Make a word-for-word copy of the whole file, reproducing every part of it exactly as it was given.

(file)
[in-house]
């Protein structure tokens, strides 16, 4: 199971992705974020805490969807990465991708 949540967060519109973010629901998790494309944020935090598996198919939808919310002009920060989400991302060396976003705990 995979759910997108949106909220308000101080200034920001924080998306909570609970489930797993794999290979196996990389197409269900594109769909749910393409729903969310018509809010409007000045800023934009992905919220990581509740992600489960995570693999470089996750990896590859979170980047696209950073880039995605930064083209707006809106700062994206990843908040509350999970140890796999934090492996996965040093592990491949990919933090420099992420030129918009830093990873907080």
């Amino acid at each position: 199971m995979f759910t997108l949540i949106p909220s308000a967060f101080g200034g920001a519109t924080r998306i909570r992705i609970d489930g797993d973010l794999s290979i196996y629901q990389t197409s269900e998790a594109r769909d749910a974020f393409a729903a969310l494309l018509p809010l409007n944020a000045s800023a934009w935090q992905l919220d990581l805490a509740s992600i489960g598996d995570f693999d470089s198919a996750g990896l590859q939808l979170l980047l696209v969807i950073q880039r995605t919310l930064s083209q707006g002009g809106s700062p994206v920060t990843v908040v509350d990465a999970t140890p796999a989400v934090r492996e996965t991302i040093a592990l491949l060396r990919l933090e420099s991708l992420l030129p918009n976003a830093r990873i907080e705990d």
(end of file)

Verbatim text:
[in-house]
């Protein structure tokens, strides 16, 4: 199971992705974020805490969807990465991708 949540967060519109973010629901998790494309944020935090598996198919939808919310002009920060989400991302060396976003705990 995979759910997108949106909220308000101080200034920001924080998306909570609970489930797993794999290979196996990389197409269900594109769909749910393409729903969310018509809010409007000045800023934009992905919220990581509740992600489960995570693999470089996750990896590859979170980047696209950073880039995605930064083209707006809106700062994206990843908040509350999970140890796999934090492996996965040093592990491949990919933090420099992420030129918009830093990873907080």
């Amino acid at each position: 199971m995979f759910t997108l949540i949106p909220s308000a967060f101080g200034g920001a519109t924080r998306i909570r992705i609970d489930g797993d973010l794999s290979i196996y629901q990389t197409s269900e998790a594109r769909d749910a974020f393409a729903a969310l494309l018509p809010l409007n944020a000045s800023a934009w935090q992905l919220d990581l805490a509740s992600i489960g598996d995570f693999d470089s198919a996750g990896l590859q939808l979170l980047l696209v969807i950073q880039r995605t919310l930064s083209q707006g002009g809106s700062p994206v920060t990843v908040v509350d990465a999970t140890p796999a989400v934090r492996e996965t991302i040093a592990l491949l060396r990919l933090e420099s991708l992420l030129p918009n976003a830093r990873i907080e705990d």